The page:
Opposition members and their BN counterparts failed to reach a consensus over four areas with regard to electoral reforms.
KUALA LUMPUR: Four of the 22 recommendations by the Parliamentary Select Committee (PSC) on electoral reforms have failed to receive full consensus from the nine-member panel.
At the PSC’s final meeting on March 28, the panel’s three opposition members filed objections over postal voting for the media and Election Commission (EC) officials, voter registration at the age of 20, a lengthening of the campaign period and further research into automatic registration.
The three Pakatan Rakyat members on the panel were Gombak MP (PKR) Azmin Ali, Kuala Krai MP (PAS) Hatta Ramli and Rasah MP (DAP) Anthony Loke.
The committee had recently requested all media personnel assigned to cover the general election to submit an application to be registered as postal voters – a facility gazetted under Regulation 3 (1) (f) of the Elections (Postal Voting) Regulation 2003.
It also recommended that the EC reduce its own number of postal voters by assigning officials for duty at their respective constituencies.
The Pakatan representatives, however, disagreed with the above and pushed for both media personnel and EC officials on duty to be provided with early voting facilities.
The committee meanwhile noted that Article 119 of the Federal Constitution had decreed that voter registration be given an age limit of 21 years.
It had recommended that the age requirement for registration be lowered to 20 but the voting age be kept to 21, and that this recommendation be passed in time for the 13th general election.
The Pakatan representatives, on the other hand, recommended that the voter registration age be further lowered to 18 and carried out automatically.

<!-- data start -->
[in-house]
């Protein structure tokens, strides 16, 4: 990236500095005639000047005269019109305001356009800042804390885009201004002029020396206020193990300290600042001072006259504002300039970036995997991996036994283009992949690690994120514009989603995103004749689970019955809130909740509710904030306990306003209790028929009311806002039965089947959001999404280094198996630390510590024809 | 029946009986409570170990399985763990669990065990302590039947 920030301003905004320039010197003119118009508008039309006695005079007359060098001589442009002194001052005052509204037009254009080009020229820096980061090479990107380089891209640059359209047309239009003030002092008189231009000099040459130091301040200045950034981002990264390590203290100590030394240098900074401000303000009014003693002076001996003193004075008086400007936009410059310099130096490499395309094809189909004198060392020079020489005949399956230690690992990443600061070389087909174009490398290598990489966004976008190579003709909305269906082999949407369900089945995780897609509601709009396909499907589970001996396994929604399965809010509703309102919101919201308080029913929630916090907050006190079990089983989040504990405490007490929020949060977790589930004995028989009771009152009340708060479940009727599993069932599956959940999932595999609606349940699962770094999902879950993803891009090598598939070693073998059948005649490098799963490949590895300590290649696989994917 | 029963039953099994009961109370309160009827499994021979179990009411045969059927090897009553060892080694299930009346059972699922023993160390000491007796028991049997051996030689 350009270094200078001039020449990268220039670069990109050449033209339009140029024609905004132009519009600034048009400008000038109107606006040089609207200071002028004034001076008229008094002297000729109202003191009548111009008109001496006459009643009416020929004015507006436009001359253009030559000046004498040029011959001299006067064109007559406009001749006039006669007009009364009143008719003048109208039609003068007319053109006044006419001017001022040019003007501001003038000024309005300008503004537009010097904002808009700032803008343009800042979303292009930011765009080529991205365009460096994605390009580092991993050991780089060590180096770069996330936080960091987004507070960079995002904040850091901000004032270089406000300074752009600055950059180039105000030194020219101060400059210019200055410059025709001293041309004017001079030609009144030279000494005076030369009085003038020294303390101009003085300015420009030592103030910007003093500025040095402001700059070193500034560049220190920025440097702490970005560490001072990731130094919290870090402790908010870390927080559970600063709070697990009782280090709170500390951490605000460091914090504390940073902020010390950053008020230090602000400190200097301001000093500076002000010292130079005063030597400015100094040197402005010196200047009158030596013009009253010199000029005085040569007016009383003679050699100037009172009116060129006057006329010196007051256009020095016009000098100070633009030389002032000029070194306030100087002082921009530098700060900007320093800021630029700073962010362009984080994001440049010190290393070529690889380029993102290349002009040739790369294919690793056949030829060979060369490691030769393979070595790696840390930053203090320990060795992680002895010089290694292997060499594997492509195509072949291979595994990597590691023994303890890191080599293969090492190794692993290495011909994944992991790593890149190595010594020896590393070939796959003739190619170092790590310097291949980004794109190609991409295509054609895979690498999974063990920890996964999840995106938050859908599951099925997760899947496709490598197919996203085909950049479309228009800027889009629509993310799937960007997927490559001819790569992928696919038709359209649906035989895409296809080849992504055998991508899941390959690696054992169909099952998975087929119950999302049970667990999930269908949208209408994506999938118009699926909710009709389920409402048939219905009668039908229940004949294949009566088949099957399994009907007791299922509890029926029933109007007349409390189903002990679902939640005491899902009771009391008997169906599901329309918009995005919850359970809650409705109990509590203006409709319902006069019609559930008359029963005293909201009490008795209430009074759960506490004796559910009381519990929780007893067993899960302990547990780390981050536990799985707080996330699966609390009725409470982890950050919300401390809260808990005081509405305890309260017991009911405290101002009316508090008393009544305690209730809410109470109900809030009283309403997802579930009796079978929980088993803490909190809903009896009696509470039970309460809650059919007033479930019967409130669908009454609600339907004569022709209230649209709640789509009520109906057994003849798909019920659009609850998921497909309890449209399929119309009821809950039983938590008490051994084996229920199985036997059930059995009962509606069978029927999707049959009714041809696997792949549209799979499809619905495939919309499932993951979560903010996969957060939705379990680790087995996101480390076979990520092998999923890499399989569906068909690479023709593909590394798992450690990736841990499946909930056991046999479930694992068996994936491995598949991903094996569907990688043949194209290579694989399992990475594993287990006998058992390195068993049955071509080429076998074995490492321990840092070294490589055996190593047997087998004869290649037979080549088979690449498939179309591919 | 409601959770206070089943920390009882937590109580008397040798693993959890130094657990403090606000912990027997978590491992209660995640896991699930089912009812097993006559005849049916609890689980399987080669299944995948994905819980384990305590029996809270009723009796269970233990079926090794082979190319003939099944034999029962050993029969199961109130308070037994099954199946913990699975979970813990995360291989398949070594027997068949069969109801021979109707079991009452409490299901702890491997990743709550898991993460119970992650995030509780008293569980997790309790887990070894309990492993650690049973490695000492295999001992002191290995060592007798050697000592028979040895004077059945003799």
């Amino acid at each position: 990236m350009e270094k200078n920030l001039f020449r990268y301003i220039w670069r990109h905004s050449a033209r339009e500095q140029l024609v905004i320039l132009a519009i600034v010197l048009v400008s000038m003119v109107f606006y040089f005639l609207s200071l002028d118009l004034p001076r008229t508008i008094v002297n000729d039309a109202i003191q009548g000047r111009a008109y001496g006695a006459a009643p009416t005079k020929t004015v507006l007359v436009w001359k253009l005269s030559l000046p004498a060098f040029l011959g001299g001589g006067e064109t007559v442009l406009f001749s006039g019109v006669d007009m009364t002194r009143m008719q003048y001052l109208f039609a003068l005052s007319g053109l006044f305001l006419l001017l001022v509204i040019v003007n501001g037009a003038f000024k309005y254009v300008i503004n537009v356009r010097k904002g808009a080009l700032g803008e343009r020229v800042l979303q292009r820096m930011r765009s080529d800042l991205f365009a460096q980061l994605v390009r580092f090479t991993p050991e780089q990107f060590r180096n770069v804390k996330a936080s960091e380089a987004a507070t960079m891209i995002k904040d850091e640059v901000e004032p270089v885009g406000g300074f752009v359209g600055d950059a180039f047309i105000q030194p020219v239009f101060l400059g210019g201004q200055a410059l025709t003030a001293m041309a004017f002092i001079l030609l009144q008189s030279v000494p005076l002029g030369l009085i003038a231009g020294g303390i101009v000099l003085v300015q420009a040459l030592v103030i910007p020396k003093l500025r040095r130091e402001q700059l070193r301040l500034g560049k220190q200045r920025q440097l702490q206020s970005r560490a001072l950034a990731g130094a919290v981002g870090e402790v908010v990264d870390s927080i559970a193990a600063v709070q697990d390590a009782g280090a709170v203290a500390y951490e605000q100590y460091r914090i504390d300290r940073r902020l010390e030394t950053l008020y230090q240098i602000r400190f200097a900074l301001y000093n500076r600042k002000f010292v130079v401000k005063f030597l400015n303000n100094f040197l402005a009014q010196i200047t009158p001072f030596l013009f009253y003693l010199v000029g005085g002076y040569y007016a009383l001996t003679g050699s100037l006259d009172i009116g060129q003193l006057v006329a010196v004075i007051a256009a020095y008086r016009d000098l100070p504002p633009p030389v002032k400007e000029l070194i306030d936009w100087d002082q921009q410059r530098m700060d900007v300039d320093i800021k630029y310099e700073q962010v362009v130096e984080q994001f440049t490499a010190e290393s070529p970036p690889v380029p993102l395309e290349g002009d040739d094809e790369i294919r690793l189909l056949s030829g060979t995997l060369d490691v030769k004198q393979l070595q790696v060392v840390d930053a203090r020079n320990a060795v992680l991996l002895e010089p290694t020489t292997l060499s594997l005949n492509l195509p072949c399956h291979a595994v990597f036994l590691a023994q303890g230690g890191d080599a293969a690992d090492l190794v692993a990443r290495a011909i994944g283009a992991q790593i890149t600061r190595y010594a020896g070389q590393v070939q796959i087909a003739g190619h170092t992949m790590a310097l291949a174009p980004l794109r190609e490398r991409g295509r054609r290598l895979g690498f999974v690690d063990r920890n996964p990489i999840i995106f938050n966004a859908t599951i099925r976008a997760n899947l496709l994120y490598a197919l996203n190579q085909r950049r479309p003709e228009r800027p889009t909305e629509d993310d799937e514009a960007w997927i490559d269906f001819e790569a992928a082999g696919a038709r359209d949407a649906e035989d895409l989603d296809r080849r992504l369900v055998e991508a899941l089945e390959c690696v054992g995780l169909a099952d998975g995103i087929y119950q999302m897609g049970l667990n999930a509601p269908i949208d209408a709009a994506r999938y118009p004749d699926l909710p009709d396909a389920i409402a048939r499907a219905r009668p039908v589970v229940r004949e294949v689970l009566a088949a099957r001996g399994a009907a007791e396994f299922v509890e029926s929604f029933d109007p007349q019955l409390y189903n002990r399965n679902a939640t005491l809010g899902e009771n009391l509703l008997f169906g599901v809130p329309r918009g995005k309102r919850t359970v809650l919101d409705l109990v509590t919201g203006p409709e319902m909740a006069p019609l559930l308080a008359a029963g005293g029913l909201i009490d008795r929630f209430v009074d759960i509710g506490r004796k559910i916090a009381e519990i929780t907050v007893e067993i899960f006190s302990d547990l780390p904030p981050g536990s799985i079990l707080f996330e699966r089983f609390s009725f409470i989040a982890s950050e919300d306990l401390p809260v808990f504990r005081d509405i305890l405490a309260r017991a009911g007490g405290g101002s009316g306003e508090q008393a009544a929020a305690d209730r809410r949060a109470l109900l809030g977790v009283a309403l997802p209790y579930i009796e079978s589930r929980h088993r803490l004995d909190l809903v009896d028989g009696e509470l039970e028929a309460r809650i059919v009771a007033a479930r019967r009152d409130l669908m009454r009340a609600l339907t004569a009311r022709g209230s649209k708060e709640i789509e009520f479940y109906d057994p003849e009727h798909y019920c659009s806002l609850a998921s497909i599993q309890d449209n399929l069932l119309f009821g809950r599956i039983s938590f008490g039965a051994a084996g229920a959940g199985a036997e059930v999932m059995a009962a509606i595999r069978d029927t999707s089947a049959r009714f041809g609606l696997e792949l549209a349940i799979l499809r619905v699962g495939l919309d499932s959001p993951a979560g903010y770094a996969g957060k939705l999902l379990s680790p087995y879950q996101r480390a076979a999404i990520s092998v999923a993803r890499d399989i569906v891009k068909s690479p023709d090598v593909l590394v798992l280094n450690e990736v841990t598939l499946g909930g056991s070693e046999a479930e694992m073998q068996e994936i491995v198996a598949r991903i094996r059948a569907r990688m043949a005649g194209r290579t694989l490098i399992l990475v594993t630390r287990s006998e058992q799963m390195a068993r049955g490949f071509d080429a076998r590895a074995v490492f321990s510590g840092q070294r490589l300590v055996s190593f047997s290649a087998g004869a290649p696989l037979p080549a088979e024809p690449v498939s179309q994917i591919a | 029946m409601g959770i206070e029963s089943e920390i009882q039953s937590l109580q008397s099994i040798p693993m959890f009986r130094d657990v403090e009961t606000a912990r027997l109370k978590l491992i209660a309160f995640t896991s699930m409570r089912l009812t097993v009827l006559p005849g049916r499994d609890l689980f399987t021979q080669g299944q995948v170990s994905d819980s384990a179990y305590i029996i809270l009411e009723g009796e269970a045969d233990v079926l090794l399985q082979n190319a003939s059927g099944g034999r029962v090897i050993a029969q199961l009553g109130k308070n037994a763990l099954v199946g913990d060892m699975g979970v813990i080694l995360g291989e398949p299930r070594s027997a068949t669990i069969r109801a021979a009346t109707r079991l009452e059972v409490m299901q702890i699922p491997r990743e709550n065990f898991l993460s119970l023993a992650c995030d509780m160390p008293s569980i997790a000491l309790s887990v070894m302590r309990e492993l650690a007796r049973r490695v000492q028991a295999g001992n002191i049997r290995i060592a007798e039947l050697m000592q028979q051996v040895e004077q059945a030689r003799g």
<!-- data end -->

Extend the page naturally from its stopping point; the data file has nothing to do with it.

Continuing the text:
The current campaign period as gazetted under the Elections (Conduct of Elections) Regulations 1981 allocated a minimum seven-day campaign period.
The committee, however, recommended that EC set a longer campaign period of a minimum of 10 days to allow for more campaigning and to ensure sufficient time for the handling of postal votes.
But the committee also noted that a lengthy campaign period would burden candidates in certain constituencies as well as send expenditure sky-rocketing.
Pakatan members, meanwhile, pushed for the campaign period to be extended even further to a minimum of 21 days to enable overseas Malaysians to carry out their voting duties.
RCI into dubious voters
Automatic voter registration was among the eight recommendations by Bersih 2.0 which had not received an enthusiastic response from the government and the EC.
The committee acknowledged that this recommendation had sound basis but that it could only be executed in the long-term as efforts to clean up the electoral role took precedence.
It pointed out that further investigation into Sabah’s dubious electoral roll and its recommendations pertaning to the setting up of a Royal Commission of Inquiry (RCI) had to be carried out first to produce an electoral roll that wins the trust of all quarters.
The committee therefore recommended that the EC further study this area and take action within 12 months so as to enable this step to be implemented in the future.
But this timeframe did not go down well with the Pakatan members who insisted that automatic voter registration be carried out with immediate effect.
Pakatan yesterday declared the polls reform panel a failure as it had failed to meet its objectives even after six months of discussions and numerous public hearings.
Its three representatives said that the panel had fallen short of expectations by failing to address fundamental concerns over the country’s election system.
They also filed a notice for a minority report to be attached to the PSC final draft which was tabled in Parliament today.
The minority report would contain a detailed explanation on these fundamental issues related to the electoral role which had yet to be resolved.